NEW YORK (AP) — Former President Donald Trump angrily lashed out Wednesday, calling the nation's legal system a “broken disgrace" after a judge ruled he must answer questions under oath next week in a defamation lawsuit lodged by a writer who says he raped her in the mid-1990s.
He also called the 2019 lawsuit by E. Jean Carroll, a longtime advice columnist for Elle magazine, “a hoax and a lie."
The outburst late in the day came hours after U.S. District Judge Lewis A. Kaplan in Manhattan rejected a request by his lawyers to delay a deposition scheduled for Oct. 19.
Kaplan is presiding over the case in which Carroll said Trump raped her in the dressing room of a Manhattan Bergdorf Goodman store in the mid-1990s. He called the lawsuit “a complete con job."
“I don’t know this woman, have no idea who she is, other than it seems she got a picture of me many years ago, with her husband, shaking my hand on a reception line at a celebrity charity event," Trump said.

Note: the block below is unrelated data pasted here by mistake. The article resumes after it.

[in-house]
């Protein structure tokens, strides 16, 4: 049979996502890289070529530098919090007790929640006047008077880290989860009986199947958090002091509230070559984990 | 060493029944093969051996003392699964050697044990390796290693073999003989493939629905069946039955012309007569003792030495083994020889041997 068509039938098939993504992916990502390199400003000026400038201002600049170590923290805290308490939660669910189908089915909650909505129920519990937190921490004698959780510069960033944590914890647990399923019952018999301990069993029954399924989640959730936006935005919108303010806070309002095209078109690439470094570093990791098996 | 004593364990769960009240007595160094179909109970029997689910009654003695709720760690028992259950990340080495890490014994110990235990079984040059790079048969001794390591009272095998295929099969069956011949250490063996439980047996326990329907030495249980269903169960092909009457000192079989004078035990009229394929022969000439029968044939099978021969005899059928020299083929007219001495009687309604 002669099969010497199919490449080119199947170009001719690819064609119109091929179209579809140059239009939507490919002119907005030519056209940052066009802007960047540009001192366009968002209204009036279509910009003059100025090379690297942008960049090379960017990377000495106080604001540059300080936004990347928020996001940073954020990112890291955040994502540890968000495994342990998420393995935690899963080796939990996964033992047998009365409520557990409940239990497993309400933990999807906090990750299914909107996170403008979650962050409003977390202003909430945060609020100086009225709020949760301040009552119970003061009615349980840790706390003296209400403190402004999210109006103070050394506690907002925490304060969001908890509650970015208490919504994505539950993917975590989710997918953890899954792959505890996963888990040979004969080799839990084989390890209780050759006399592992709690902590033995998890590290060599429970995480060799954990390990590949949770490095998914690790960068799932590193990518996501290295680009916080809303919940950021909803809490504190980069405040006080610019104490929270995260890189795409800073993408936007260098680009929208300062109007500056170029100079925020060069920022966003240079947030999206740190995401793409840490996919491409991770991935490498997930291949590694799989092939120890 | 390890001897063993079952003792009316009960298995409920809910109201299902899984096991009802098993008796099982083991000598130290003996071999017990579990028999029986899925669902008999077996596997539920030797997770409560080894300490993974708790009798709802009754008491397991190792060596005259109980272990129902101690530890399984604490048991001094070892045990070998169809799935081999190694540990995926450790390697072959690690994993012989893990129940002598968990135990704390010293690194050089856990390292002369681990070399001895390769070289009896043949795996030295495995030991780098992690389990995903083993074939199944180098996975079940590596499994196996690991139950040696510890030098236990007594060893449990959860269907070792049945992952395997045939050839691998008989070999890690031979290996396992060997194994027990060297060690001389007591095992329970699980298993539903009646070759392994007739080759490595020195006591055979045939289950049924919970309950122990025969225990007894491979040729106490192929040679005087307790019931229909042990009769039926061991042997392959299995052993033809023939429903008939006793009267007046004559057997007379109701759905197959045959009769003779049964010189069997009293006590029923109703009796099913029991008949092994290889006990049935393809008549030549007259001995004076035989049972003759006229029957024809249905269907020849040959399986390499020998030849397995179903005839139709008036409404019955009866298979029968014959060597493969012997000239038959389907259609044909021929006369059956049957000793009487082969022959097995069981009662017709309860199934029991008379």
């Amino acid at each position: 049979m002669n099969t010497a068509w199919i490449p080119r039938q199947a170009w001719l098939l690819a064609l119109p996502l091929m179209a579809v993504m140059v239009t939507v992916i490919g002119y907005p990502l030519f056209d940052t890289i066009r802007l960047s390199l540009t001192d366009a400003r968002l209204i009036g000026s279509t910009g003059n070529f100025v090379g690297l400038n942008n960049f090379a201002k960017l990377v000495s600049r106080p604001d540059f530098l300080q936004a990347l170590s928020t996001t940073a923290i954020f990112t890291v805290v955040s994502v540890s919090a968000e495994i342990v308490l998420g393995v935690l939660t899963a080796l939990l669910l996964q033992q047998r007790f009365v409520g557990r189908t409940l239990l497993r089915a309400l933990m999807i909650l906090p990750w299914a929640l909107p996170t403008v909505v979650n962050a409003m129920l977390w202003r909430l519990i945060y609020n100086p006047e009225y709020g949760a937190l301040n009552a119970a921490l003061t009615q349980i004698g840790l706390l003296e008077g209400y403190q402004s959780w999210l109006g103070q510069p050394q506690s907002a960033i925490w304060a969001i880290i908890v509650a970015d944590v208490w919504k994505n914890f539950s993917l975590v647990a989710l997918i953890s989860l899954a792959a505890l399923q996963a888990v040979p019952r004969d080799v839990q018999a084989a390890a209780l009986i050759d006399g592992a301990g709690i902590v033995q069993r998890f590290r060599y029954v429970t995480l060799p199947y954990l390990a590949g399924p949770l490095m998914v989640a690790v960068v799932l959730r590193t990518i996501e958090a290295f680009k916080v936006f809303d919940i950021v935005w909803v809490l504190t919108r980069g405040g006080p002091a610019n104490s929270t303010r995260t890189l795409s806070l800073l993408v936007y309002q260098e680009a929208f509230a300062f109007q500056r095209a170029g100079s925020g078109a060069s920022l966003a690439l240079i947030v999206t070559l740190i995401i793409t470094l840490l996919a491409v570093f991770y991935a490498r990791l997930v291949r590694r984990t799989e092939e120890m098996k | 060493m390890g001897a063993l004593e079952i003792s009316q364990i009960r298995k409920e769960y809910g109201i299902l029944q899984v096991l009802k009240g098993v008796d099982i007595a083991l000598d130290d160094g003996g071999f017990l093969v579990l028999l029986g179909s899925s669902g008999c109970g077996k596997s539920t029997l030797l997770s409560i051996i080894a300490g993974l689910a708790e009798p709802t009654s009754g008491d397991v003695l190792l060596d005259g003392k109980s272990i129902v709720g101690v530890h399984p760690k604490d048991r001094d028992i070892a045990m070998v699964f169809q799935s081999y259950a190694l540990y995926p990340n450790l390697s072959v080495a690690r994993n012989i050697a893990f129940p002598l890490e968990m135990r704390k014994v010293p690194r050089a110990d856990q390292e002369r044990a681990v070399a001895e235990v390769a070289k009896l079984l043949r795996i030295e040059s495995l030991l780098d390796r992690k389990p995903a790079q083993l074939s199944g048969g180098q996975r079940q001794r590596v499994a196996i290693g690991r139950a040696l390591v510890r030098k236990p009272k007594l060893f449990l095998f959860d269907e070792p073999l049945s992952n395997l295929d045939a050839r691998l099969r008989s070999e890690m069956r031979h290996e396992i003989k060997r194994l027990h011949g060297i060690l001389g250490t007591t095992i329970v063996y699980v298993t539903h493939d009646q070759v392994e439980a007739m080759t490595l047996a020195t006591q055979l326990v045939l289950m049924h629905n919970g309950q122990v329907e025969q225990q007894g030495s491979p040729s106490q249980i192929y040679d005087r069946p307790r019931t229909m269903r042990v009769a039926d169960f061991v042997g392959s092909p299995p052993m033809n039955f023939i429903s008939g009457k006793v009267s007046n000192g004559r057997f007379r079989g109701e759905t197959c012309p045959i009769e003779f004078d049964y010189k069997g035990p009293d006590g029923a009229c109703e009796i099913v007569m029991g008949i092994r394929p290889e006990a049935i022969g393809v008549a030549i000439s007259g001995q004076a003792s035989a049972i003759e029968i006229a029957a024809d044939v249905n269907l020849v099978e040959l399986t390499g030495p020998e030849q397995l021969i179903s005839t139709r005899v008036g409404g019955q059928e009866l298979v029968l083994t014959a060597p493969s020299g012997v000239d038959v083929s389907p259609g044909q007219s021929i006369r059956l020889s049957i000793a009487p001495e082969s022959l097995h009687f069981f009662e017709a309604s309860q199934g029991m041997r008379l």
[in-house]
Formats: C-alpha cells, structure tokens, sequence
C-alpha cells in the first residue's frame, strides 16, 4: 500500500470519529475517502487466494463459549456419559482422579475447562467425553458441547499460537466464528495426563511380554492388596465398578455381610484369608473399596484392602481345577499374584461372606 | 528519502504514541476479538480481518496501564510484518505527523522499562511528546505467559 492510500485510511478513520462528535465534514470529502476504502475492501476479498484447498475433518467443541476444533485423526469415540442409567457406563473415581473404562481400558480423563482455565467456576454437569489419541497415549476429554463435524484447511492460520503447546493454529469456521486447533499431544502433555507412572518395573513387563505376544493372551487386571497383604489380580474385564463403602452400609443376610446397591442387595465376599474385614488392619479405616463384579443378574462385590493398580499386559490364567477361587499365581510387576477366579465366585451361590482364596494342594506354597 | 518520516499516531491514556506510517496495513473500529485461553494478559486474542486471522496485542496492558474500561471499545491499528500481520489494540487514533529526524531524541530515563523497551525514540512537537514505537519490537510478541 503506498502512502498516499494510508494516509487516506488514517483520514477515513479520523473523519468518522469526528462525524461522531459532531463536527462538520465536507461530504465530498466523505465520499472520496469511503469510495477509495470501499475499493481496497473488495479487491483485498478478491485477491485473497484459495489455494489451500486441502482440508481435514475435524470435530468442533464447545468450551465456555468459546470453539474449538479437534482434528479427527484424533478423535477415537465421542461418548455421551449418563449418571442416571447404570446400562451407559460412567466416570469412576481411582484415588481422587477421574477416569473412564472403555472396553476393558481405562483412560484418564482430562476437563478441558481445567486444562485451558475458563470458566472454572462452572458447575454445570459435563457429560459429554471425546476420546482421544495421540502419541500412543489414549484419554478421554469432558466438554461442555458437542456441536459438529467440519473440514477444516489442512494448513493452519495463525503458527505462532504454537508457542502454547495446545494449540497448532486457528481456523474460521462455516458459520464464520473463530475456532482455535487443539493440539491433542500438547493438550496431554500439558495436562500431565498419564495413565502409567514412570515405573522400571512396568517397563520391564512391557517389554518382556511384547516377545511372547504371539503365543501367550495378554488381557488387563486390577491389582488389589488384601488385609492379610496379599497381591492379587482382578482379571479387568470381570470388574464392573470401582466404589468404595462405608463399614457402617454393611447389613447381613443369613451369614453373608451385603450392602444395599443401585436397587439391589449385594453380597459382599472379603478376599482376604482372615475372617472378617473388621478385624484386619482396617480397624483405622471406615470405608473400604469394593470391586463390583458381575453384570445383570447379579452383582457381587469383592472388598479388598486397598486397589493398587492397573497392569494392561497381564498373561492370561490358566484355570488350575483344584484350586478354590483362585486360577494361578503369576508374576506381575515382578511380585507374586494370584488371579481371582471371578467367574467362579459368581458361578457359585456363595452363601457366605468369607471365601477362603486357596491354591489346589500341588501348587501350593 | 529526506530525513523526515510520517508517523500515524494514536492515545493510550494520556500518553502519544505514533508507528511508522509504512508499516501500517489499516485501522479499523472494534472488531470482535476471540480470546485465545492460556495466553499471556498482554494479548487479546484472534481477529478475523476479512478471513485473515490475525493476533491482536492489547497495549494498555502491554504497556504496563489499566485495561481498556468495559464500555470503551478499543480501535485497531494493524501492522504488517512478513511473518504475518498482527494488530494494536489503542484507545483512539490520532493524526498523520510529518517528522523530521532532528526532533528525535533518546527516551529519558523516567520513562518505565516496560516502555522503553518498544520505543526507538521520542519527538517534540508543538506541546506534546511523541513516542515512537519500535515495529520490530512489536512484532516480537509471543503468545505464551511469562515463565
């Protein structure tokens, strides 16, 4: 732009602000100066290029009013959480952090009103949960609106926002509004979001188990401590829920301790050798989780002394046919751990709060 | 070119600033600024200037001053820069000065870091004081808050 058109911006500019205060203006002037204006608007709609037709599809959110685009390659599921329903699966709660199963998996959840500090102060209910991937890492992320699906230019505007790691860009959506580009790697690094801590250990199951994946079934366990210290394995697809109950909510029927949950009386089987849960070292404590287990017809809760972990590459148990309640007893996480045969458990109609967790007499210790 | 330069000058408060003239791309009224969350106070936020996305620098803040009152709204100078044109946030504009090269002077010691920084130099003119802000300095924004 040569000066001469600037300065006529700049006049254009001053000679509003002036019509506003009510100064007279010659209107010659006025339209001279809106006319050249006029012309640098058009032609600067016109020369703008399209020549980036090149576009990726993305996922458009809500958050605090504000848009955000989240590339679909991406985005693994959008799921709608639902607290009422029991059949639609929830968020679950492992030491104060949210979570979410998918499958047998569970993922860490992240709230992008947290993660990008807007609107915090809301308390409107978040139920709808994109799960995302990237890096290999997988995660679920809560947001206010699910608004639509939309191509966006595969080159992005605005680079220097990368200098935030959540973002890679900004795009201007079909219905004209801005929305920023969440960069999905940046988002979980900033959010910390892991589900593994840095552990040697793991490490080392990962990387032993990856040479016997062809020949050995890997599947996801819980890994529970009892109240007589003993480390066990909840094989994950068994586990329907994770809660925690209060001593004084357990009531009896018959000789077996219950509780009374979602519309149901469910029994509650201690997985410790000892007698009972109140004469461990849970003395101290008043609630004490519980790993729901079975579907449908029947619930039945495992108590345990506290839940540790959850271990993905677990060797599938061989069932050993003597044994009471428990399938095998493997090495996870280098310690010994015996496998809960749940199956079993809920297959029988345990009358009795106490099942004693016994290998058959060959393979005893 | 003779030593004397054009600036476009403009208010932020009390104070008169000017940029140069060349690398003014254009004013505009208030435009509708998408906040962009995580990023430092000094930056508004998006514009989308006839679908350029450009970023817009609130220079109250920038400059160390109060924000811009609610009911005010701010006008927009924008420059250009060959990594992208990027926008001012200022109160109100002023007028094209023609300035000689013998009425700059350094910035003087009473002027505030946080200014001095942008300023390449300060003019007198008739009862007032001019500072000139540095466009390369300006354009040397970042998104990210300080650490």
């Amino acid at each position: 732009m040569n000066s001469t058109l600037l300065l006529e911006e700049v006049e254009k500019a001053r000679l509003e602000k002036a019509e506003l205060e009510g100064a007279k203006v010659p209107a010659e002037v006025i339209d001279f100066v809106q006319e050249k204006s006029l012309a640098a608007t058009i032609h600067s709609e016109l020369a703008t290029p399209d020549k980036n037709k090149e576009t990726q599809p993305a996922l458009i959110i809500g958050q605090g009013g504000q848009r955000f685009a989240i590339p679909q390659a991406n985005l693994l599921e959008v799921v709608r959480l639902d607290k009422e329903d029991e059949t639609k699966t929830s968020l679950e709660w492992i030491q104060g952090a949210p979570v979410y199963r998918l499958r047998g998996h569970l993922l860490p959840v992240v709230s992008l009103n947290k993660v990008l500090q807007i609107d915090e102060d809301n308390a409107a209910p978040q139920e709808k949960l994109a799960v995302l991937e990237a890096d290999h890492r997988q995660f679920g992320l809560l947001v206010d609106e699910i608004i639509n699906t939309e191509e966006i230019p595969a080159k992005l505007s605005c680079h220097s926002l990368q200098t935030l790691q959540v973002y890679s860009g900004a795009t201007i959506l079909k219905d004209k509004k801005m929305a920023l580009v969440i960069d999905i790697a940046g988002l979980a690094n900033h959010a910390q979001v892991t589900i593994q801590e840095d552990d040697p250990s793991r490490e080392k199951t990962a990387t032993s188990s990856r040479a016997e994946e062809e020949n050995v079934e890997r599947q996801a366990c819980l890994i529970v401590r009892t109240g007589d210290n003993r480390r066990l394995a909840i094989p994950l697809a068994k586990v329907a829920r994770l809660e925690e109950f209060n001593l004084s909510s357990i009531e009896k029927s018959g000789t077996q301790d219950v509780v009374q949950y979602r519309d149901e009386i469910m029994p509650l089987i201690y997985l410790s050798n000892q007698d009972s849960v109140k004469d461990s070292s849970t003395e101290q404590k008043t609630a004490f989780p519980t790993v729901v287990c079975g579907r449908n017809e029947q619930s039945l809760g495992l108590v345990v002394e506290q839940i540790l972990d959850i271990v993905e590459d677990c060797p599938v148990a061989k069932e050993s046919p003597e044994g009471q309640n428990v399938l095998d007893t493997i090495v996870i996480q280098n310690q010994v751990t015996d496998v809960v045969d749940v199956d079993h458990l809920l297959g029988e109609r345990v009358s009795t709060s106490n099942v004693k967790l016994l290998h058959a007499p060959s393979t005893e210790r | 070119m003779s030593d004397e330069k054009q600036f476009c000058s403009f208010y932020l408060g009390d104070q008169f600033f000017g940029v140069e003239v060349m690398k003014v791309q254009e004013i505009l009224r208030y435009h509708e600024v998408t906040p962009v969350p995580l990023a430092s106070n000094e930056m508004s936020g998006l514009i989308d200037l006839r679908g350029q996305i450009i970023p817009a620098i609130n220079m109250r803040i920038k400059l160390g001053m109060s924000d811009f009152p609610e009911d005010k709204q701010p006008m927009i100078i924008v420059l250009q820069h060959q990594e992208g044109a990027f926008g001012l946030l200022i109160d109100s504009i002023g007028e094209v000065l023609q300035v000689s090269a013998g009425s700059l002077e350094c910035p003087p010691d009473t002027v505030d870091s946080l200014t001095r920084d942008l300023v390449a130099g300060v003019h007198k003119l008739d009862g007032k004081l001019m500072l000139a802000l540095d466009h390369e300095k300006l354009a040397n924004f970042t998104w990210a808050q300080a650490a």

“She completely made up a story that I met her at the doors of this crowded New York City Department Store and, within minutes, ‘swooned' her. It is a Hoax and a lie, just like all the other Hoaxes that have been played on me for the past seven years," he said.
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Then he grumbled: “Now all I have to do is go through years more of legal nonsense in order to clear my name of her and her lawyer’s phony attacks on me. This can only happen to ‘Trump'!"
Carroll is scheduled to be deposed on Friday.
Roberta Kaplan, Carroll’s attorney, said she was pleased with the judge's ruling and looked forward to filing new claims next month “and moving forward to trial with all dispatch” after New York state passed the Adult Survivors Act, allowing her to sue for damages for the alleged rape without the statute of limitations blocking it.
After Trump's statement was released, a spokesperson for Kaplan's firm, Kaplan Hecker & Fink, said the “latest statement from Donald Trump obviously does not merit a response.”